Monday, April 26, 2010


Sometime between 1970 and 1976, my grandfather would load up his white Ford with a blue interior with his two youngest sons, his two grandchildren, and his wife and head south for a day-long trip.

Our destination was Hills Department Store in Christiansburg and then to Floyd County.

Hills to my young eyes (somewhere between 7 and 12) was a marvel to behold. It held aisles of goodies unseen elsewhere, for in this age there was no Tanglewood Mall and definitely no Valley View. Most certainly there was no Walmart.

No, we had Hills. The store was a shiny wonder, neat, clean and full of stuff. I was intrigued by little statues of ponies and horses, Johnny West dolls, and  action figures (I never was much on Barbies or baby dolls.). Usually we went sometime in the summer, I suppose during my grandfather's vacation. Our small fists clutched a few dollars as we sought out treasures that we could not find at Newberry's in Salem (now a bank, I think) or at Arlan's on Williamson Road (where Happy's Flea Market is now).

They also gave away popcorn!

Once those purchases were made - and what a time my grandparents had rounding us kids back up and getting us in the car and away from the wonderland - we headed to Floyd (I think). I am sure we stopped to eat somewhere but it was our next destination that I awaited.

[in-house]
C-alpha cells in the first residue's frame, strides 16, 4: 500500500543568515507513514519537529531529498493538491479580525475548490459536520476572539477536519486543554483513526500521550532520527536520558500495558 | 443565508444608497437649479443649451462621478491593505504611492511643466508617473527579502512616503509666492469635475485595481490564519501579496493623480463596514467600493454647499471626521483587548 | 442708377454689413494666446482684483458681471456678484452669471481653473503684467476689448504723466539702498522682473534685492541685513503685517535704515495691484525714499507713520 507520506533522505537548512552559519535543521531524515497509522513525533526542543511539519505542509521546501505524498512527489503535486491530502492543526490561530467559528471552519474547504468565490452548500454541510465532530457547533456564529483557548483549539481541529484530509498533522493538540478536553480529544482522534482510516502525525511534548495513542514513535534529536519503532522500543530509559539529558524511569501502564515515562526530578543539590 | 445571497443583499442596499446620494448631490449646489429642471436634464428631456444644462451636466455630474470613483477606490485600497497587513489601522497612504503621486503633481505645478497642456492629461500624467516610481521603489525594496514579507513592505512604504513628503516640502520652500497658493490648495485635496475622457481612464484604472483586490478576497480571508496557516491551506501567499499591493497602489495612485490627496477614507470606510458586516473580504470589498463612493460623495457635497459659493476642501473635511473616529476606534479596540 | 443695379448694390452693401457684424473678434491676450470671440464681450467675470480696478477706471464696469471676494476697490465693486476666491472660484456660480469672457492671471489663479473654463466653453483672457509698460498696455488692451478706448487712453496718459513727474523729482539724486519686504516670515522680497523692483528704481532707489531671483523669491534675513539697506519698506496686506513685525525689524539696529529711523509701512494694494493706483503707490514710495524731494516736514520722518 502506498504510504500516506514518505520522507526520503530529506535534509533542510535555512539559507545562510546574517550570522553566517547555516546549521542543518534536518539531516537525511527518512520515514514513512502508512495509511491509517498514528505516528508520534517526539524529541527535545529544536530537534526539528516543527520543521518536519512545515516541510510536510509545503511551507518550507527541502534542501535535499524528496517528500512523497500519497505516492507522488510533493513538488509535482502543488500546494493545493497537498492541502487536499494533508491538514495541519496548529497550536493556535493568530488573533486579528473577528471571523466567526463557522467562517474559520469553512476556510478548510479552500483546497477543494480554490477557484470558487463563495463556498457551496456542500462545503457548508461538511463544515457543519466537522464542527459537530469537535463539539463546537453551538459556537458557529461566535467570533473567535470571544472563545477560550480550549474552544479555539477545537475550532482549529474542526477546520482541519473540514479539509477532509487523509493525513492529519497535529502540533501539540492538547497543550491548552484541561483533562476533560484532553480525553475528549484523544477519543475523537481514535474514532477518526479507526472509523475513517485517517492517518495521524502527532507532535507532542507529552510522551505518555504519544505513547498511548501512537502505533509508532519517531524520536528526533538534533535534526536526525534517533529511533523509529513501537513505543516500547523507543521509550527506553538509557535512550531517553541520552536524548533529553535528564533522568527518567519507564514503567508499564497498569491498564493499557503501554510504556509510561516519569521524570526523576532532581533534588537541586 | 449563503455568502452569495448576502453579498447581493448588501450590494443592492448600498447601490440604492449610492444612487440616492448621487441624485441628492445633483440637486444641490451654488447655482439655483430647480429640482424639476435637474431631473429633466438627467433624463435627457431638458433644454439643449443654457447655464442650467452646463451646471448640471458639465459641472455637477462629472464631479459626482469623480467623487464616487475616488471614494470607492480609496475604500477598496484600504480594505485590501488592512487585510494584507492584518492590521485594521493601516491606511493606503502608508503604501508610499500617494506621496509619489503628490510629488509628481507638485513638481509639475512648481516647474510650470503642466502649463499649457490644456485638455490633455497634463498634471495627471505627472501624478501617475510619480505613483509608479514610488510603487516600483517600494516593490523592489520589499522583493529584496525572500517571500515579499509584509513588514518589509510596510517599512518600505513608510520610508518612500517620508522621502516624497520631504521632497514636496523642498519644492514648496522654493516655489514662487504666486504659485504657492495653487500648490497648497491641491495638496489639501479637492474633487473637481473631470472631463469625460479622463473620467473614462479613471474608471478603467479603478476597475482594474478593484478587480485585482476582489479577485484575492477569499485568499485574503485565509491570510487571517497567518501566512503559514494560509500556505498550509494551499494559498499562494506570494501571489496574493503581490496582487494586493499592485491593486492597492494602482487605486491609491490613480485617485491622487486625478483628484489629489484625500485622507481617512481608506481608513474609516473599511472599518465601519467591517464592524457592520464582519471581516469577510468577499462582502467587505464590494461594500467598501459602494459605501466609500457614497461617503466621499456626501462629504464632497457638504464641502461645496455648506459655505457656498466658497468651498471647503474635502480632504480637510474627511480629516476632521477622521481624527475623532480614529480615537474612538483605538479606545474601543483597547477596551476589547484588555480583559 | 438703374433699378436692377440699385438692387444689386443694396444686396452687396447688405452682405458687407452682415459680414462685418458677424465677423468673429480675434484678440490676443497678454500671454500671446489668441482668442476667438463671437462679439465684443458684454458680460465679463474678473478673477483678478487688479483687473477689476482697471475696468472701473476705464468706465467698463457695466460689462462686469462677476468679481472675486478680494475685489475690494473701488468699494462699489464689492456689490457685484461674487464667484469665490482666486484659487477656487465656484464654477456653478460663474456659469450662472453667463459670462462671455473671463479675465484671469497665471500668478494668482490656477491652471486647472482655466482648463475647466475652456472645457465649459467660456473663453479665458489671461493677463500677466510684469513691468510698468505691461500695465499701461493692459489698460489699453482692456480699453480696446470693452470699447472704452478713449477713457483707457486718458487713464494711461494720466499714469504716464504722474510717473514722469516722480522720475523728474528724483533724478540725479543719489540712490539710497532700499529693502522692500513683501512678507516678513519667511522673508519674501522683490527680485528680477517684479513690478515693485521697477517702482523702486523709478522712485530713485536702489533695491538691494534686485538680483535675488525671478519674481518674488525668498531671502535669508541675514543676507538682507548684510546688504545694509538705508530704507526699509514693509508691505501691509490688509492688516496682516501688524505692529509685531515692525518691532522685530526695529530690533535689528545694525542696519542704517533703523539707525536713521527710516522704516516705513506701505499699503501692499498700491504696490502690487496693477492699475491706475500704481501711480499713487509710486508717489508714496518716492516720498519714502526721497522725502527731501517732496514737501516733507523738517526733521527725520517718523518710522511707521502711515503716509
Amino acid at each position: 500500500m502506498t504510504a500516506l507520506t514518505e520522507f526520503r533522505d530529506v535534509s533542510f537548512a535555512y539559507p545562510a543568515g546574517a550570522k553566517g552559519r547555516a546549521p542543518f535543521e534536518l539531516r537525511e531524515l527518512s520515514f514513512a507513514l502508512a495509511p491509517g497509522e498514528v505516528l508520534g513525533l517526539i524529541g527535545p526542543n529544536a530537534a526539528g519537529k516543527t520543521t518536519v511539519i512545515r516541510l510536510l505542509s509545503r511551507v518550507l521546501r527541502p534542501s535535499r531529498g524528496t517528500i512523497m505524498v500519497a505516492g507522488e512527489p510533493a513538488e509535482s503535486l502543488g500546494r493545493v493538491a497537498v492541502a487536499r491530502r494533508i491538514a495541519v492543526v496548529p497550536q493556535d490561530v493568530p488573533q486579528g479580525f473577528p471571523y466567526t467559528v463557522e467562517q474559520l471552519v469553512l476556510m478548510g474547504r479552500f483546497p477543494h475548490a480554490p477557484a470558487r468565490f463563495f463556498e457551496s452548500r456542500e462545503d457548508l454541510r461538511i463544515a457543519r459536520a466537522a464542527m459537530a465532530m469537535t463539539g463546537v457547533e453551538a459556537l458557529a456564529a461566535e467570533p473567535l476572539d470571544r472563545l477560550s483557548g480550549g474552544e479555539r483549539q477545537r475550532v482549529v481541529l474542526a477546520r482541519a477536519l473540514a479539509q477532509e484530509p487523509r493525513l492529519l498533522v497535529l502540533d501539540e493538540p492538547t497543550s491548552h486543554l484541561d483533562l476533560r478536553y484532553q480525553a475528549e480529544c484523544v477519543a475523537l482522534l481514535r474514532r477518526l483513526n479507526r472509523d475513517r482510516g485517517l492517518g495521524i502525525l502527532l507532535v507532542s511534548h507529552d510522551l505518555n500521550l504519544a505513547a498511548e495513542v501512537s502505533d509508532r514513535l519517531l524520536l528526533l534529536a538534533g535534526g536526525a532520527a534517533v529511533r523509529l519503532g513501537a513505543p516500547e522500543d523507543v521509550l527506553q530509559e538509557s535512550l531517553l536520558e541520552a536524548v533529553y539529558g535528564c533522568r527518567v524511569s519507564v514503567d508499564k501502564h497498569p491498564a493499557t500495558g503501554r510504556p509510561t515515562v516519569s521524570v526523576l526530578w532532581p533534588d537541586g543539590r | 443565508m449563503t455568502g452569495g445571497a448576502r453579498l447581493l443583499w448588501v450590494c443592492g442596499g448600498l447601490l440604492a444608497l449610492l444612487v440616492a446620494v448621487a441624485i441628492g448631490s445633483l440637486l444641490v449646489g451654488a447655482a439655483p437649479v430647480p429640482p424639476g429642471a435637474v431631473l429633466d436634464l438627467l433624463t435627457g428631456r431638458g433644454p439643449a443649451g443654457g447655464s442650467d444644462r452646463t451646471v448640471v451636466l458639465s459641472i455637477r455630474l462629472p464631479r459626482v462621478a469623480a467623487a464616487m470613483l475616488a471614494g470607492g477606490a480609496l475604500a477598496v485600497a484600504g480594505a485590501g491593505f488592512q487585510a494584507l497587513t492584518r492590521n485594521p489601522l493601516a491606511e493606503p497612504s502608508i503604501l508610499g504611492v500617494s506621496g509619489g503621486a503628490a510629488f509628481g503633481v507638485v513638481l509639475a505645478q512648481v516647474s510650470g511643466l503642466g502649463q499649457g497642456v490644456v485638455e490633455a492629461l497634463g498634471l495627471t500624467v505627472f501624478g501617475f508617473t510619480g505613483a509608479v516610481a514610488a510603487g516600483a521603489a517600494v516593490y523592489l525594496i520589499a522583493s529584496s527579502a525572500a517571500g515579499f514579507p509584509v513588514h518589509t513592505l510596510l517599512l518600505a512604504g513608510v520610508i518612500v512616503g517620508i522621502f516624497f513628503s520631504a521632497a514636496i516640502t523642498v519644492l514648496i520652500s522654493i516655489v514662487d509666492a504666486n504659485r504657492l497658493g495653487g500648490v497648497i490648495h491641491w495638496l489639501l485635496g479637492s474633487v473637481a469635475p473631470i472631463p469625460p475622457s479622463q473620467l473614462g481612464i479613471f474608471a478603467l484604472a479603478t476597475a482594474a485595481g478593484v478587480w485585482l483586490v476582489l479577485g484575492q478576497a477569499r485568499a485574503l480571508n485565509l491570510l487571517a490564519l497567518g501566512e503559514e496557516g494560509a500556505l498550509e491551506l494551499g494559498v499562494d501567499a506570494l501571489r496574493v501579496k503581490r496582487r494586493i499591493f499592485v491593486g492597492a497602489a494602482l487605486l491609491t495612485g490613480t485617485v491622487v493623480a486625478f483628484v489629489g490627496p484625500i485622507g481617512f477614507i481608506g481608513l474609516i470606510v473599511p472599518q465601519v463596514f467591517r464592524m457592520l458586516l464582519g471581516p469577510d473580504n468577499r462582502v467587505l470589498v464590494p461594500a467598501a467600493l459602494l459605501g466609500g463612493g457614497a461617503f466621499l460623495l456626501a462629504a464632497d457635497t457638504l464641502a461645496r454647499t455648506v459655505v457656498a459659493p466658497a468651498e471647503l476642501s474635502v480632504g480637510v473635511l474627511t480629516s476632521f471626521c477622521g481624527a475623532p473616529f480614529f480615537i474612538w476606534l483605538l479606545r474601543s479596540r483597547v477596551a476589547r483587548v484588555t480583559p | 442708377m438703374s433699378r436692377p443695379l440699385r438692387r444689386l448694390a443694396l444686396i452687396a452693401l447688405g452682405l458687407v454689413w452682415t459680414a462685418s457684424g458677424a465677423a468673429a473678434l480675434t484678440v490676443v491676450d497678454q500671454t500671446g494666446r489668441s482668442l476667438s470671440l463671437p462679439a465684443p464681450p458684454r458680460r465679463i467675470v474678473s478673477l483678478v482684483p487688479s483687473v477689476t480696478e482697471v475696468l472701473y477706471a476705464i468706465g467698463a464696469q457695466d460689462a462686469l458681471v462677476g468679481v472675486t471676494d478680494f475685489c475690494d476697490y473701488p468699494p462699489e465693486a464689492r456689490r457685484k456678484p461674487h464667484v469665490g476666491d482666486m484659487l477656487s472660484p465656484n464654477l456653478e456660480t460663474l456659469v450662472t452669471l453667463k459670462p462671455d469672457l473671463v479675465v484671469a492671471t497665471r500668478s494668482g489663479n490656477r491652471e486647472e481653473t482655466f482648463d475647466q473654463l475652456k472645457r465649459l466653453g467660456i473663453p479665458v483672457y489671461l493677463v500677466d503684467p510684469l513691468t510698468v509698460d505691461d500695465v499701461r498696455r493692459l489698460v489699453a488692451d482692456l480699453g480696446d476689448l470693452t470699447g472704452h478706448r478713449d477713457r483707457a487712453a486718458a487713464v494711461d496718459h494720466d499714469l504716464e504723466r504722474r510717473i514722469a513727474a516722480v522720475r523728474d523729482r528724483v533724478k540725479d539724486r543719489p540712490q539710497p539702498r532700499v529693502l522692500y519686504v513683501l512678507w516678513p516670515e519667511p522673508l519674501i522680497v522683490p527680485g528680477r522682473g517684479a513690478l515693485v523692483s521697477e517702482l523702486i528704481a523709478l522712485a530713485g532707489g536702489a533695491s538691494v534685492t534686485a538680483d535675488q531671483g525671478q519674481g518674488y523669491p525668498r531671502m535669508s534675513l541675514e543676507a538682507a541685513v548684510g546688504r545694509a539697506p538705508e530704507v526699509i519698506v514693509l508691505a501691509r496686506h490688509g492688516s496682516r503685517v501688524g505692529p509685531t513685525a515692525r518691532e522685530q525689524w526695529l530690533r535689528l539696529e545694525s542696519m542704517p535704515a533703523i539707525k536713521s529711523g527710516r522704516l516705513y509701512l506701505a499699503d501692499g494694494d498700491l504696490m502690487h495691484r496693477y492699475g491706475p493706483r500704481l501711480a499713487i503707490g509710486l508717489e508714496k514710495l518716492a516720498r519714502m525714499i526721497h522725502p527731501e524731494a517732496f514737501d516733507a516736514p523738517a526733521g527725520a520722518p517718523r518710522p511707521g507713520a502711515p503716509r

This was a store called either Sunnyside or Sunnybrook, I cannot be certain, that also held marvels. These marvels were a little on the darker side and appealed to my sense of the macabre; skulls, crossbones, dragons - things not of this world but of the imagination. I recall the store had two levels and the one which the kids gravitated to was not the level my grandparents visited. I do not recall what they purchased there but I know I sometimes regretfully saved my money whilst we were in Christiansburg in hopes of finding some strange and bizarrely enchanted piece to clutch and take home. I usually was rewarded.

I was reminded of these scarce but welcome expeditions when I was in Walmart this morning. Trips to this all-purpose mass department store depress me but are unavoidable. Sometimes it is the only place you can find what you need.

As I roamed the aisles searching for a salad spinner (which I found but did not buy), I couldn't help but think about how despairing I feel whenever I go into the big box store. Looking around, I saw people hurrying about their business, eyeing the yellow smiley "lower price" tags, faces unsmiling, bodies bent and broken.

I wondered what was the point. There was no wonder here, no delight in seeing something for the first time. It all looked tired and stale. Not to mention how bleak my thoughts grew when I thought about all of the poor underpaid foreign workers who have slaved to make $3 a day so that I could buy a salad spinner for $2.47.  Or the poor cashiers who make minimum wage and have no benefits but do have swollen feet and aching backs.

I once edited a book for a wealthy old gentleman. In doing this, I spent many hours in his home. His wife, complaining one day about his array of papers strewn about the living room, asked me what I suggested for organization. A filing cabinet, I replied.

When she asked where she might purchase one, I suggested Walmart.

"I do not shop at Walmart," she huffed. "I would never set foot in that store. I am surprised that you do."